Use of bovine recombinant prion protein and real-time quaking-induced conversion to detect cattle transmissible mink encephalopathy prions and discriminate classical and atypical L- and H-Type bovine spongiform encephalopathyReport as inadecuate




Use of bovine recombinant prion protein and real-time quaking-induced conversion to detect cattle transmissible mink encephalopathy prions and discriminate classical and atypical L- and H-Type bovine spongiform encephalopathy - Download this document for free, or read online. Document in PDF available to download.

Prions are amyloid-forming proteins that cause transmissible spongiform encephalopathies through a process involving conversion from the normal cellular prion protein to the pathogenic misfolded conformation PrPSc. This conversion has been used for in vitro assays including serial protein misfolding amplification and real-time quaking induced conversion RT-QuIC. RT-QuIC can be used for the detection of prions in a variety of biological tissues from humans and animals. Extensive work has been done to demonstrate that RT-QuIC is a rapid, specific, and highly sensitive prion detection assay. RT-QuIC uses recombinant prion protein to detect minute amounts of PrPSc. RT-QuIC has been successfully used to detect PrPSc from different prion diseases with a variety of substrates including hamster, human, sheep, bank vole, bovine and chimeric forms of prion protein. However, recombinant bovine prion protein has not been used to detect transmissible mink encephalopathy TME or to differentiate types of bovine spongiform encephalopathy BSE in samples from cattle. We evaluated whether PrPSc from TME and BSE infected cattle can be detected with RT-QuIC using recombinant bovine prion proteins, and optimized the reaction conditions to specifically detect cattle TME and to discriminate between classical and atypical BSE by conversion efficiency. We also found that substrate composed of the disease associated E211K mutant protein can be effective for the detection of TME in cattle and that wild type prion protein appears to be a practical substrate to discriminate between the different types of BSEs.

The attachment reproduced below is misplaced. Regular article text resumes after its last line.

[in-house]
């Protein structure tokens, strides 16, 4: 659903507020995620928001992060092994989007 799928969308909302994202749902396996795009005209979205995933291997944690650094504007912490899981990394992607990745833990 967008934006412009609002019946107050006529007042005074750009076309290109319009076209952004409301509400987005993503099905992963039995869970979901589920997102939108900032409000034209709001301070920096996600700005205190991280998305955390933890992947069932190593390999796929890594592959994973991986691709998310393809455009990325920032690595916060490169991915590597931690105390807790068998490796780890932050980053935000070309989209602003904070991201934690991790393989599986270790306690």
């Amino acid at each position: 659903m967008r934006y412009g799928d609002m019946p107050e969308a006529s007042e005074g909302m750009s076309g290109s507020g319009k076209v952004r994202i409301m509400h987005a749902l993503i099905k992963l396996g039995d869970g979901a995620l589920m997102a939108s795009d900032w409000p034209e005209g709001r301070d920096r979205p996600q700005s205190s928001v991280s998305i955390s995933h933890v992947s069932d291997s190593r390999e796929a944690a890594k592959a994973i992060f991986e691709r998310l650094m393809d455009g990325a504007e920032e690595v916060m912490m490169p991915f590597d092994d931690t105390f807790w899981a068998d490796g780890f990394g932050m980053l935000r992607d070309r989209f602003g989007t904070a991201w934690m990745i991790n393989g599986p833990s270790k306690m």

Author: Soyoun Hwang, Justin J. Greenlee, Eric M. Nicholson

Source: http://plos.srce.hr/



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